1. Engage in difficult conversations. Yes, it may be a challenging situation to deal with, but see it as a part of your job rather than something separate. Remember that even your silence communicates something. Aim to be in control of the narrative rather than letting someone decide what that is for you and your business.

2. Consult with colleagues. Consulting with colleagues when a client requests something that is difficult or something you haven’t dealt with before is part of the job for therapists. There is no shame in not knowing how to handle a situation as we will never be able to know the best way to handle every one presented to us.

3. Admit when you mess up. Model for clients when you say or do something that feels off for you. Simply acknowledging it can help those you work with to know mistakes are a part of life and not something that should stop them from trying again.

4. Respond to requests in a timely manner. Have a strategy for managing requests from new and current clients. A general rule is to respond within 24 hours, even if it is to say “I am unable to work with you at this time” or “I will have to get back to you on that.” Clients will appreciate it and if not one already, they could become a client further down the road when you do have availability. Unable to deal with a response in the time you have between sessions? No worries. Mark the message as unread or make a list to keep track of things to follow up on.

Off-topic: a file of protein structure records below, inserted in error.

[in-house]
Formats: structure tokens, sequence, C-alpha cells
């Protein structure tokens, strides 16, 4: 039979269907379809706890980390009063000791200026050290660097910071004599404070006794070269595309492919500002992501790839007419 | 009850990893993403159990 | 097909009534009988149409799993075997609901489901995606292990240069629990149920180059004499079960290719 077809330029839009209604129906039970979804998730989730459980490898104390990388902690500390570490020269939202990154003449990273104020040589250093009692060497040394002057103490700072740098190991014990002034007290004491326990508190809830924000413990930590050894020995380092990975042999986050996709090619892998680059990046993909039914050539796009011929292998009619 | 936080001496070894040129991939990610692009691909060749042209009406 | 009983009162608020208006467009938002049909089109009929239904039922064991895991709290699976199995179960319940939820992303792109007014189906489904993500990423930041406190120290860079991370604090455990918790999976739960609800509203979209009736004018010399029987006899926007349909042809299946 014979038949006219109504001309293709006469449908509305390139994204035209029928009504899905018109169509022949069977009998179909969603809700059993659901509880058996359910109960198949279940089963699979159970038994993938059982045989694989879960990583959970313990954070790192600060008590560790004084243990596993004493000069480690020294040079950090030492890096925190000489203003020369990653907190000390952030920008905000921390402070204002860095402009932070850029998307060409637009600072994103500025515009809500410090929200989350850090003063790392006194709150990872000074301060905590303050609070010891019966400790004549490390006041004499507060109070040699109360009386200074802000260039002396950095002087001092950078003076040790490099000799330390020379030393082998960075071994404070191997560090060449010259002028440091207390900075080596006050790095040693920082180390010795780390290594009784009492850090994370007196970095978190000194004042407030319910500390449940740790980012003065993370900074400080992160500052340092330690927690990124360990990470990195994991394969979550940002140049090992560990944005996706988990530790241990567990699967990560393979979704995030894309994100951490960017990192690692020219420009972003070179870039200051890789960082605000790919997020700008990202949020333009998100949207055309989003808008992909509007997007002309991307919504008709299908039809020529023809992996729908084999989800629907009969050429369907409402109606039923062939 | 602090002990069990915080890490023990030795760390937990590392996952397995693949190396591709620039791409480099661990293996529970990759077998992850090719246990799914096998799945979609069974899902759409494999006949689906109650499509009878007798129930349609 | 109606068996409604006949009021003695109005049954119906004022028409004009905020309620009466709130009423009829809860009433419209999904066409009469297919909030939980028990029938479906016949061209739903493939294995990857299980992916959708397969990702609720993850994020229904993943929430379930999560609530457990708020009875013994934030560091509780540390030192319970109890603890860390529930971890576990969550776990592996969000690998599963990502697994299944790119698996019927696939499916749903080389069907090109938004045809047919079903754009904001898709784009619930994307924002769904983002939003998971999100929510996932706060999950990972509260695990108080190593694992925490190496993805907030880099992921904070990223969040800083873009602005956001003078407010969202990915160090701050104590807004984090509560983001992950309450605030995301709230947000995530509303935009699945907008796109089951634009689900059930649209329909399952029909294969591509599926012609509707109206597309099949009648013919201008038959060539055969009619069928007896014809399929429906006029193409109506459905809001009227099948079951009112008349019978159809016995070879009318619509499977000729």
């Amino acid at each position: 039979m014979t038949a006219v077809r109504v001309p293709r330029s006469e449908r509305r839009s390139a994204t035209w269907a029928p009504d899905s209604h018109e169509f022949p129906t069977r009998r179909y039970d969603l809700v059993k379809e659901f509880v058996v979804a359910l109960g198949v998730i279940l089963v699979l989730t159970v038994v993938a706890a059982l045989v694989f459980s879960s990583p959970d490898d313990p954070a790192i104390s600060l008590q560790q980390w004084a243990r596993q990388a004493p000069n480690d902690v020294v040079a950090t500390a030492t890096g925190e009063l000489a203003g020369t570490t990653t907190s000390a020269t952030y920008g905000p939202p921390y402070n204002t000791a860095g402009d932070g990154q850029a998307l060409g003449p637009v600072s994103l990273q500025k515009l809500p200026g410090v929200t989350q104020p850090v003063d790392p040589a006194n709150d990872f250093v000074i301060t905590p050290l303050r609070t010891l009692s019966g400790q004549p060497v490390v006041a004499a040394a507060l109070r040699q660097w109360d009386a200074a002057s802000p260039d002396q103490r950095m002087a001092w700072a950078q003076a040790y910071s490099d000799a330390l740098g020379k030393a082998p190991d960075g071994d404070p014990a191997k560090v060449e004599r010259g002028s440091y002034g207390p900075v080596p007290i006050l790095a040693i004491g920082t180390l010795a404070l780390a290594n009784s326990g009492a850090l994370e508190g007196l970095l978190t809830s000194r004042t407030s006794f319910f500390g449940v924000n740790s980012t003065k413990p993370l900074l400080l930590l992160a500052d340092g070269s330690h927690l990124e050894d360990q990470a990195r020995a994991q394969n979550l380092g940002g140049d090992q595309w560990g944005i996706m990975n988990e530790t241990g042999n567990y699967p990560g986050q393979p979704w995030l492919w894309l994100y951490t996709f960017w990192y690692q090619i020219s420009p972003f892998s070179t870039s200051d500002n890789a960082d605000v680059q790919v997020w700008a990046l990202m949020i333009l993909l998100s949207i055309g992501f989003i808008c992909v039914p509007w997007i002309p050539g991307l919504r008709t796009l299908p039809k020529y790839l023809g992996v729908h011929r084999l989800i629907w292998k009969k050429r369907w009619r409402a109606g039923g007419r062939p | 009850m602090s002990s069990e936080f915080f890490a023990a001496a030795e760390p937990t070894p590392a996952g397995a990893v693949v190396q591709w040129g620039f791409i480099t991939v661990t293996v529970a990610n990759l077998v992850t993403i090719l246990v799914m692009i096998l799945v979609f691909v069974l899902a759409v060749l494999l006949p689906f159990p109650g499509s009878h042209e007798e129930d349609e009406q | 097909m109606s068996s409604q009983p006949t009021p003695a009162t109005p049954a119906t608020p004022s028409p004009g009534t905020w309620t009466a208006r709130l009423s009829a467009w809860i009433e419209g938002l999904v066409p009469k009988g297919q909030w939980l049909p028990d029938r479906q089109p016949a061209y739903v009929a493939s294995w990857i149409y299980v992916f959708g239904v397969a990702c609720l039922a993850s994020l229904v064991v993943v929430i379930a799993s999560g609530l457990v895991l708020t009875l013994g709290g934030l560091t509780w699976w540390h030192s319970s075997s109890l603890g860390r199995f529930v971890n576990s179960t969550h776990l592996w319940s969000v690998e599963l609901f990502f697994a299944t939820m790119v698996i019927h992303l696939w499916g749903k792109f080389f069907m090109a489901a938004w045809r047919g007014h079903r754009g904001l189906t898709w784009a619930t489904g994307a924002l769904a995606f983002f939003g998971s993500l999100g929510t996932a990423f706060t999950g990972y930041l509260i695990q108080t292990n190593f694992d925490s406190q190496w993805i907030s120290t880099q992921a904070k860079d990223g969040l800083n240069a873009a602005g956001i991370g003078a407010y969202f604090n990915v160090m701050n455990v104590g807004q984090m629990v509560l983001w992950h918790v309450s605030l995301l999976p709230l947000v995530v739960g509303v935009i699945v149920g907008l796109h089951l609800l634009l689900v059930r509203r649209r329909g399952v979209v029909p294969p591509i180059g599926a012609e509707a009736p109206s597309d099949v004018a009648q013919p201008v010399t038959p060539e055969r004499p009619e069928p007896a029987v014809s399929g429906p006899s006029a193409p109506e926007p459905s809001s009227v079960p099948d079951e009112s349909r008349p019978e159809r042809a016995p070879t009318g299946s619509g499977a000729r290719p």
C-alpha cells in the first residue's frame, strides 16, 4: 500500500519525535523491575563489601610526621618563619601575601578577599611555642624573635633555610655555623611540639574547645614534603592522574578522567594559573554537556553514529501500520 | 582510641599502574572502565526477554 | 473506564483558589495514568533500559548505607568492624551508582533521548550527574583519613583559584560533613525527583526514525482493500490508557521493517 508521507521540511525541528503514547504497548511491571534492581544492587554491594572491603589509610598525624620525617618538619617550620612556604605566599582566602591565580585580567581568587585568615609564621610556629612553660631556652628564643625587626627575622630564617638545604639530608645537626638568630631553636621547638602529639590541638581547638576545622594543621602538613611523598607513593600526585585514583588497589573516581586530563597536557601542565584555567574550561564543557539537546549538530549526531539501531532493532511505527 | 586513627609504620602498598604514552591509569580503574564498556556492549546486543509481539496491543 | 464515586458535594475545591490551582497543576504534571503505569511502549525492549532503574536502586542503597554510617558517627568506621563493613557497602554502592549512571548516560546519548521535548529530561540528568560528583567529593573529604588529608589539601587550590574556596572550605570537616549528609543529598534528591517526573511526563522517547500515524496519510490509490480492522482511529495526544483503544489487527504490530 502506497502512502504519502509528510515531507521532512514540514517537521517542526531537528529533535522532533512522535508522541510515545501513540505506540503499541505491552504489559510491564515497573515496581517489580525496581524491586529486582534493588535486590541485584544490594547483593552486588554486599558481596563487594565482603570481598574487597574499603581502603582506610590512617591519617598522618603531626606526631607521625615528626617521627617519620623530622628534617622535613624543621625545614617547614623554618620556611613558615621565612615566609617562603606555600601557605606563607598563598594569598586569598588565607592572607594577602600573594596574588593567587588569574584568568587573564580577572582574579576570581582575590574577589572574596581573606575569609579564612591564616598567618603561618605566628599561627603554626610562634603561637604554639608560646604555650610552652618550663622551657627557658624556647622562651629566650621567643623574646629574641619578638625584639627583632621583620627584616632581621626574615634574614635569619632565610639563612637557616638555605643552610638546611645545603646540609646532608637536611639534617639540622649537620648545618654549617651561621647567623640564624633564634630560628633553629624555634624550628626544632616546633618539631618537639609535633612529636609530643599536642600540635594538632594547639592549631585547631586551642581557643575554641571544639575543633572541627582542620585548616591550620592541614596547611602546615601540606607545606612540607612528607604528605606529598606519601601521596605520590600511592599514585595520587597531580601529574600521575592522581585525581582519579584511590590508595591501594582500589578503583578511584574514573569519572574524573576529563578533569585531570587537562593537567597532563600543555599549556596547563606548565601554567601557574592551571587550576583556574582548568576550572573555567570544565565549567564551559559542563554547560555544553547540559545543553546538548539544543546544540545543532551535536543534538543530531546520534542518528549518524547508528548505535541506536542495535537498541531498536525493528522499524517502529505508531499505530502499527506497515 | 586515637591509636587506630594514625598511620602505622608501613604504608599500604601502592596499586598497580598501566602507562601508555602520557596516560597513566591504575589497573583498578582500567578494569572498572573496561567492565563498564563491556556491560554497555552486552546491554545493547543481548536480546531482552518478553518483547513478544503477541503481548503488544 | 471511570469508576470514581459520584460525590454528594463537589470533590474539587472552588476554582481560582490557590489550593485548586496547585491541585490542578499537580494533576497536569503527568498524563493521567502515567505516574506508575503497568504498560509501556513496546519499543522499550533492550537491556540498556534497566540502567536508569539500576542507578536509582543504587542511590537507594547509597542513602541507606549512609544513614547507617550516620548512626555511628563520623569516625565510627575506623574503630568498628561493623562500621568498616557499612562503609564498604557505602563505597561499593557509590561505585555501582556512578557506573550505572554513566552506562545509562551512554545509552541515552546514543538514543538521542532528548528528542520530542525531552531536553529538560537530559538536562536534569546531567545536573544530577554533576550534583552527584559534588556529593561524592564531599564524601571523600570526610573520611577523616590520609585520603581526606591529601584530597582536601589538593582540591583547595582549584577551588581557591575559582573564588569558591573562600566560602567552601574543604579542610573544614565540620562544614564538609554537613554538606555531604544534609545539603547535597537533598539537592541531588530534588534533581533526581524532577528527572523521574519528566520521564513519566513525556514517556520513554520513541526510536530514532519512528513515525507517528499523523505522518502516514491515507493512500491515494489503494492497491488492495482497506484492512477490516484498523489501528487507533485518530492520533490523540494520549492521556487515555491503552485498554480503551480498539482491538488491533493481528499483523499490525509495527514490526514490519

5. Set expectations. In your first session, tell clients what they can expect from you regarding communication. For example, “I try to get back to emails and texts within 24 hours.” If you don’t work on the weekends, let them know that too. “If you reach out on a weekend, I will respond on the next business day.” Also discuss steps for how they should communicate with you if they are in the middle of a crisis. Setting these expectations will be helpful when communicating practice policies and boundaries in the future.

6. Address your feelings proactively on challenging topics. For many of us, talking about payment and fees is not much fun. We are caught between wanting to help and wanting to provide for our own selves and family. Our time is limited, valuable and the emotional labor it takes to hold others well is a lot to manage, so please empower yourself to charge accordingly. To address feelings related to difficult topics like fees, consult with your own therapist or have open conversations with colleagues to help gain clarity before you talk with clients about it.

Challenge yourself to have those difficult conversations. The more you do, the more they will become easier to navigate moving forward. See communicating with your clients as a part of your job…because it is.

Kealy Spring is a Licensed Marriage and Family Therapist (#93512) as well as a Leadership, Communication and Career Coach with offices in San Francisco. She works with driven professionals who seem to have it all together but feel lousy on the inside. Kealy can be found at or at